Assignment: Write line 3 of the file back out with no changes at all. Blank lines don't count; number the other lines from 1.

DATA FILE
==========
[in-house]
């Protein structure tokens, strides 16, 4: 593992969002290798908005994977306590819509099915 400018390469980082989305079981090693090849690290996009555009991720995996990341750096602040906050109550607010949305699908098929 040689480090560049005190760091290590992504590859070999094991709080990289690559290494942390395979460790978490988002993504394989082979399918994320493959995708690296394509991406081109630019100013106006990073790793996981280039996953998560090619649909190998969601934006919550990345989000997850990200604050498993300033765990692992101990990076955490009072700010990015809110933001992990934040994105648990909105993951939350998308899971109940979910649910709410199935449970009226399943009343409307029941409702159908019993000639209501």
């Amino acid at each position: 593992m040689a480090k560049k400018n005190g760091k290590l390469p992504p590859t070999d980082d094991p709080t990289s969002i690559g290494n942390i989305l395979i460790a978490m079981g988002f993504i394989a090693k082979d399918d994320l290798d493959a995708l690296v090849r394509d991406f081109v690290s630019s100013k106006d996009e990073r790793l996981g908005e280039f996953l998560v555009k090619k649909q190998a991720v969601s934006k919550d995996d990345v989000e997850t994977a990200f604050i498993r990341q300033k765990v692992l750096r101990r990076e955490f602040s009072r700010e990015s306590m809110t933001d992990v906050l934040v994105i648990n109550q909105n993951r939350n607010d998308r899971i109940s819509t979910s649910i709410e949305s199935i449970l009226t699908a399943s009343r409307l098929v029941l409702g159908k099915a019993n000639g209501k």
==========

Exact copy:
């Amino acid at each position: 593992m040689a480090k560049k400018n005190g760091k290590l390469p992504p590859t070999d980082d094991p709080t990289s969002i690559g290494n942390i989305l395979i460790a978490m079981g988002f993504i394989a090693k082979d399918d994320l290798d493959a995708l690296v090849r394509d991406f081109v690290s630019s100013k106006d996009e990073r790793l996981g908005e280039f996953l998560v555009k090619k649909q190998a991720v969601s934006k919550d995996d990345v989000e997850t994977a990200f604050i498993r990341q300033k765990v692992l750096r101990r990076e955490f602040s009072r700010e990015s306590m809110t933001d992990v906050l934040v994105i648990n109550q909105n993951r939350n607010d998308r899971i109940s819509t979910s649910i709410e949305s199935i449970l009226t699908a399943s009343r409307l098929v029941l409702g159908k099915a019993n000639g209501k």